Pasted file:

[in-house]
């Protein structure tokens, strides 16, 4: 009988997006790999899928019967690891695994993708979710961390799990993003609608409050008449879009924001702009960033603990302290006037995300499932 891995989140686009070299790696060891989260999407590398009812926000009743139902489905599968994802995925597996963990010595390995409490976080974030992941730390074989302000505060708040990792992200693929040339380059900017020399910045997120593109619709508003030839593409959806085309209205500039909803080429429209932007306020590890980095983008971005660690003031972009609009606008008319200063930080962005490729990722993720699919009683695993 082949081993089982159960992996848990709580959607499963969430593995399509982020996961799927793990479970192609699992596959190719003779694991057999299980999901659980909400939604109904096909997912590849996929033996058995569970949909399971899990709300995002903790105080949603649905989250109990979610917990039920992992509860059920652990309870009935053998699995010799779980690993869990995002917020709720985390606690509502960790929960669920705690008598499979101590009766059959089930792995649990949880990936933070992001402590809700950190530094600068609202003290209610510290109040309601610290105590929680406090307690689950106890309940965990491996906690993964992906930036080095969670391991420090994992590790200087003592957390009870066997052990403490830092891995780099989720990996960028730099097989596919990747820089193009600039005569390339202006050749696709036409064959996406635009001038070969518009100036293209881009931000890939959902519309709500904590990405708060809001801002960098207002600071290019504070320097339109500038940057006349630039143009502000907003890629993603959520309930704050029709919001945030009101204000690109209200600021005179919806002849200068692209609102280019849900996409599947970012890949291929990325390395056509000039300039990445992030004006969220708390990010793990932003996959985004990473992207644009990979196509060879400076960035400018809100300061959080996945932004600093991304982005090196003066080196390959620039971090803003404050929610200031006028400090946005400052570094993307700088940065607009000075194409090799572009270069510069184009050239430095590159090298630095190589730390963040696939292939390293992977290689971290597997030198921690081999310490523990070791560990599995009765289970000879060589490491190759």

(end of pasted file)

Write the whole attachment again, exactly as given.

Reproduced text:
[in-house]
């Protein structure tokens, strides 16, 4: 009988997006790999899928019967690891695994993708979710961390799990993003609608409050008449879009924001702009960033603990302290006037995300499932 891995989140686009070299790696060891989260999407590398009812926000009743139902489905599968994802995925597996963990010595390995409490976080974030992941730390074989302000505060708040990792992200693929040339380059900017020399910045997120593109619709508003030839593409959806085309209205500039909803080429429209932007306020590890980095983008971005660690003031972009609009606008008319200063930080962005490729990722993720699919009683695993 082949081993089982159960992996848990709580959607499963969430593995399509982020996961799927793990479970192609699992596959190719003779694991057999299980999901659980909400939604109904096909997912590849996929033996058995569970949909399971899990709300995002903790105080949603649905989250109990979610917990039920992992509860059920652990309870009935053998699995010799779980690993869990995002917020709720985390606690509502960790929960669920705690008598499979101590009766059959089930792995649990949880990936933070992001402590809700950190530094600068609202003290209610510290109040309601610290105590929680406090307690689950106890309940965990491996906690993964992906930036080095969670391991420090994992590790200087003592957390009870066997052990403490830092891995780099989720990996960028730099097989596919990747820089193009600039005569390339202006050749696709036409064959996406635009001038070969518009100036293209881009931000890939959902519309709500904590990405708060809001801002960098207002600071290019504070320097339109500038940057006349630039143009502000907003890629993603959520309930704050029709919001945030009101204000690109209200600021005179919806002849200068692209609102280019849900996409599947970012890949291929990325390395056509000039300039990445992030004006969220708390990010793990932003996959985004990473992207644009990979196509060879400076960035400018809100300061959080996945932004600093991304982005090196003066080196390959620039971090803003404050929610200031006028400090946005400052570094993307700088940065607009000075194409090799572009270069510069184009050239430095590159090298630095190589730390963040696939292939390293992977290689971290597997030198921690081999310490523990070791560990599995009765289970000879060589490491190759």